EDHEC proposes integrated approach to sovereign wealth risk management
The EDHEC-Risk Institute has published a new publication – “An Integrated Approach to Sovereign Wealth Risk Management,” – containing the results of the second-year research work conducted in the Deutsche Bank research chair on asset-liability management (ALM) techniques for sovereign wealth fund (SWF) management.
The publication extends earlier work on the optimal investment policy and risk management practices of sovereign wealth funds by integrating these funds into the economic balance sheets of their sponsoring countries. This echoes recent advances in corporate pension fund management that consider the fund an integral part of the corporate balance sheet and jointly analyse capital structure and pension fund allocation choices. The research shows how to derive the optimal asset allocation for sovereign assets given different drivers of economic risks as well as varying degrees of indebtedness.
It puts forward a model that decomposes a SWF’s demand for risky assets into a combination of speculative and hedging demands. Speculative demand is the demand for assets which maximise risk-adjusted returns while total hedging demand arises from liability-hedging motives and from the demand for assets whose dynamics mitigate fluctuations in combined sovereign assets or lessen shocks to government budgets. Assets with low correlation with changes in the sovereign’s budget or that offer insurance against tail risks for the sponsor are desirable from a hedging perspective. Speculative demand is an important driver of total asset demand only if risk aversion is low or if financial wealth is very large relative to the underlying economy. Other things equal, (high) economic leverage is found to (strongly) reduce speculative demand while leaving hedging demand unchanged.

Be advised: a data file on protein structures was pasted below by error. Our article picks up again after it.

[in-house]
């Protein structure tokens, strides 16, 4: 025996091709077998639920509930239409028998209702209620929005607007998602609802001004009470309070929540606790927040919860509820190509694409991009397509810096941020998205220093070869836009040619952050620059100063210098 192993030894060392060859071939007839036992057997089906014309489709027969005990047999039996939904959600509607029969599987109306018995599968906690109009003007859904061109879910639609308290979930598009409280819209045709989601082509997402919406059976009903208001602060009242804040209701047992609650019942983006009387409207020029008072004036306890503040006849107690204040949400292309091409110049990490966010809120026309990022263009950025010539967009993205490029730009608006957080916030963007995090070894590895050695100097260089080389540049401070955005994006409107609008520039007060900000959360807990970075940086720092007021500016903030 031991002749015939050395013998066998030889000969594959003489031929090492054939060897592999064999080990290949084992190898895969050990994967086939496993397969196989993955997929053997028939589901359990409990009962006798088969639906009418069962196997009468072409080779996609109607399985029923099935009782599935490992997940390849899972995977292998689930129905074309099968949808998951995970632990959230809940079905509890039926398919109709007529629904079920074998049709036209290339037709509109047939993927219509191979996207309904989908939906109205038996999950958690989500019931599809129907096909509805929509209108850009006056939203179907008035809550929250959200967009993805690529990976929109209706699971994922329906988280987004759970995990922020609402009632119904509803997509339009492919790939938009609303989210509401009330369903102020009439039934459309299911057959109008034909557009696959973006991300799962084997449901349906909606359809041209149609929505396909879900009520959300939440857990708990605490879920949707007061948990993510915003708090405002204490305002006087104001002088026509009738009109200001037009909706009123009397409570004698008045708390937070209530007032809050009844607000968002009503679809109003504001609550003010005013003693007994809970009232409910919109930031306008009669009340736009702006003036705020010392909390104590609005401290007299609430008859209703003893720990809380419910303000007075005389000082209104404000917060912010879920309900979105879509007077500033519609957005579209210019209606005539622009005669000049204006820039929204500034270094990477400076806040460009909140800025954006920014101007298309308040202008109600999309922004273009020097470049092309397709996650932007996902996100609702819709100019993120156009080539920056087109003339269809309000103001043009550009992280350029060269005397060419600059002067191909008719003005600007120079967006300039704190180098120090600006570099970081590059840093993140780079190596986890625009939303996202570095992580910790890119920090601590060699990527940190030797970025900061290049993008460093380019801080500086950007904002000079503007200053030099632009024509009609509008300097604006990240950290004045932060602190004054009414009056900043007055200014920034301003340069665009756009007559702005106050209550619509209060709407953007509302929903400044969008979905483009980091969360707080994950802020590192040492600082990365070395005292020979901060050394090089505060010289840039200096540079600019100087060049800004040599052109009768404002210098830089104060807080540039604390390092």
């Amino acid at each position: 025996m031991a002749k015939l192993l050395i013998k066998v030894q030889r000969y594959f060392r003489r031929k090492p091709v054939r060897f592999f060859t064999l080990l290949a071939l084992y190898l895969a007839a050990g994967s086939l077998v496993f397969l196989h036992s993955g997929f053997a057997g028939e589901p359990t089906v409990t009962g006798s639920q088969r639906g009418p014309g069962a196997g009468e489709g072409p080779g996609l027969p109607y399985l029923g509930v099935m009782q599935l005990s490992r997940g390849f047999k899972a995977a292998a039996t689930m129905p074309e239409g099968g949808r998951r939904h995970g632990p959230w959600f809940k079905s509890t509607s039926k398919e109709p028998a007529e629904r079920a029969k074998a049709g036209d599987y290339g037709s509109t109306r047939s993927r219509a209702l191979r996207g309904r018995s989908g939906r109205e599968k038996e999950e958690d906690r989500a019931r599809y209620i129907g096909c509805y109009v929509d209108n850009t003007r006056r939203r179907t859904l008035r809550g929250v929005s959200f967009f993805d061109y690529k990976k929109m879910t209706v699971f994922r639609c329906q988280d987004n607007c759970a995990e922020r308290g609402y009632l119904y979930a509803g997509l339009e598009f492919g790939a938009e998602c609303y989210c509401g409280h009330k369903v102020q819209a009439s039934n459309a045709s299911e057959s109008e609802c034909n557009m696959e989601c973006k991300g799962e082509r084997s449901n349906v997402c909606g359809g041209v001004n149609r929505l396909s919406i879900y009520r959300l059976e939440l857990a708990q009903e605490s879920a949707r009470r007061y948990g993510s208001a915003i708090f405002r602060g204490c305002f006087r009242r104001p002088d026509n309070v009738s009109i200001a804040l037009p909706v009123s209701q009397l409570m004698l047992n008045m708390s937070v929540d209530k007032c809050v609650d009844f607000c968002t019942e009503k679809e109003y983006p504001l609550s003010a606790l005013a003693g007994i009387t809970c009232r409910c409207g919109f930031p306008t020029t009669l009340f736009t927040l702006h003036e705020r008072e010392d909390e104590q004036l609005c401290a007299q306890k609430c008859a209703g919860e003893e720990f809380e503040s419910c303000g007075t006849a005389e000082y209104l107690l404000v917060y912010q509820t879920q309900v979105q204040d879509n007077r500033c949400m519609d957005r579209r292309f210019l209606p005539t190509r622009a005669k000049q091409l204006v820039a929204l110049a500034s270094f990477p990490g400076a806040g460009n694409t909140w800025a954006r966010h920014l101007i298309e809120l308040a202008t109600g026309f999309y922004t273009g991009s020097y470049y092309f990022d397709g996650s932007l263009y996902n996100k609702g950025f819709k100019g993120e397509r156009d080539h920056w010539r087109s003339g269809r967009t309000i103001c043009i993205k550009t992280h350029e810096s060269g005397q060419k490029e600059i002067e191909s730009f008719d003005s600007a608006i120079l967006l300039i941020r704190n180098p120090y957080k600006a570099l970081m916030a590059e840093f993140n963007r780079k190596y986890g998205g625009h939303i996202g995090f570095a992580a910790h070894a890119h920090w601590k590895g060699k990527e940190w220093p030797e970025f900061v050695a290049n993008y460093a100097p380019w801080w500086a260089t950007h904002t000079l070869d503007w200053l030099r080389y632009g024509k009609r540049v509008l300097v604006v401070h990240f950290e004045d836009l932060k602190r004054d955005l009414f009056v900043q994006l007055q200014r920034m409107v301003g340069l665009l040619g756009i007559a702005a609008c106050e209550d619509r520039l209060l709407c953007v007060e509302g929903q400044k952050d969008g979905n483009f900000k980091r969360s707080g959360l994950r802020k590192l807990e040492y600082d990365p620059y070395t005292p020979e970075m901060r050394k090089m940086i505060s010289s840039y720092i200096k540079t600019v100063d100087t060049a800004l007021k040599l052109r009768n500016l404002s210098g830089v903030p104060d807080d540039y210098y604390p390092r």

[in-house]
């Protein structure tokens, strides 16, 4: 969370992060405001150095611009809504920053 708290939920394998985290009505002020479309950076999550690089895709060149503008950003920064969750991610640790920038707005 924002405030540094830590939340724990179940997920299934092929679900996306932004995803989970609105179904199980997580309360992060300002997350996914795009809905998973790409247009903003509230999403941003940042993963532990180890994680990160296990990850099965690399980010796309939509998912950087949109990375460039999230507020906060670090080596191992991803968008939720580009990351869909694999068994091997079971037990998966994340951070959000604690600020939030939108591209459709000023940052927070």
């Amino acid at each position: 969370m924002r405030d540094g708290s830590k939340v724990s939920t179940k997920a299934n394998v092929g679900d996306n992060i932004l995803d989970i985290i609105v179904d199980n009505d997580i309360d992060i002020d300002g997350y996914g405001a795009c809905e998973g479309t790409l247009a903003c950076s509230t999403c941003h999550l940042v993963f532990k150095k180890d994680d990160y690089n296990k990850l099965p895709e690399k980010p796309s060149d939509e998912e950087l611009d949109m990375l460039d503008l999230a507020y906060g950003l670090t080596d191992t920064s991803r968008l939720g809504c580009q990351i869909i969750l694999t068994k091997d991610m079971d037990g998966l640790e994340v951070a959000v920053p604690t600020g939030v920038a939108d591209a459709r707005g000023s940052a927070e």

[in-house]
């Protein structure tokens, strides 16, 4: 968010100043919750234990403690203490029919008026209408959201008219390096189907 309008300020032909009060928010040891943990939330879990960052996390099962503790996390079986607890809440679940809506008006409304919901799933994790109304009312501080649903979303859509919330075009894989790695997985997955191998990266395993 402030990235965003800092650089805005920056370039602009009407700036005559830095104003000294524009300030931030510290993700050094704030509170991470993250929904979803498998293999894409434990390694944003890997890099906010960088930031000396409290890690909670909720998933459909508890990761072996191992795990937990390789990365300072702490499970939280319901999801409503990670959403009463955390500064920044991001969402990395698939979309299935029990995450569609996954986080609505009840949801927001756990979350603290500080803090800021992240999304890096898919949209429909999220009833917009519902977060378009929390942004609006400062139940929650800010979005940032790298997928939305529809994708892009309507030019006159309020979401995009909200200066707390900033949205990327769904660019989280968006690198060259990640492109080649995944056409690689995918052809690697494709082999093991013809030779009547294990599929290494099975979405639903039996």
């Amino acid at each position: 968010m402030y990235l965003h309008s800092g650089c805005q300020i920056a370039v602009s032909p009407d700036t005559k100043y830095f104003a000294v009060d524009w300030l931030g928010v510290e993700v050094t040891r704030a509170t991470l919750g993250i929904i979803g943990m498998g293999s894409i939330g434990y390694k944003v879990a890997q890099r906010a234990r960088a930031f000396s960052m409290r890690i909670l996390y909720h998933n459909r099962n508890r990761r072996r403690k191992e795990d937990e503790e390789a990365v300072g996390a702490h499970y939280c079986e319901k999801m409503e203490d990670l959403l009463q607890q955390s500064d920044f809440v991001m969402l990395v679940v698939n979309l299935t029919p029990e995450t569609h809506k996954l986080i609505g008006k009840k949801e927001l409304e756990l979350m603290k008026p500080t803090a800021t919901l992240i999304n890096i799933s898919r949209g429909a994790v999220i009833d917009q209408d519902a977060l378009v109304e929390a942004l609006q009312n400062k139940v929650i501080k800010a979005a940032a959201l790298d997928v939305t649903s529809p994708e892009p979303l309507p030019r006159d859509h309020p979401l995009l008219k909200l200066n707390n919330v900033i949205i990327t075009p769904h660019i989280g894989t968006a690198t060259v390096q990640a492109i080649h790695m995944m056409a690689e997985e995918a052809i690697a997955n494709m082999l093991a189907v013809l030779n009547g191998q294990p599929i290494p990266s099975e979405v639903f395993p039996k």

The publication comments on the asset allocation implications of both the key budgetary risks and the leverage of China, Russia, and Gulf Cooperation Council countries. It also uses an empirical application to illustrate the impact of leverage and the relevance of dynamic allocation for a commodity SWF.
Finally, the publication looks at constraints on dynamic asset allocation. Dynamic decision making increases the amount of equity risk a SWF can take and the advantage is greatest for high leverage. Although they may appear conservative, investment constraints such as narrow allocation bands are found to limit a SWF’s ability to manage its risks. This analysis has important implications in terms of investment and risk management advice for sovereign investment vehicles, central banks, national treasuries, and ministries of finance.
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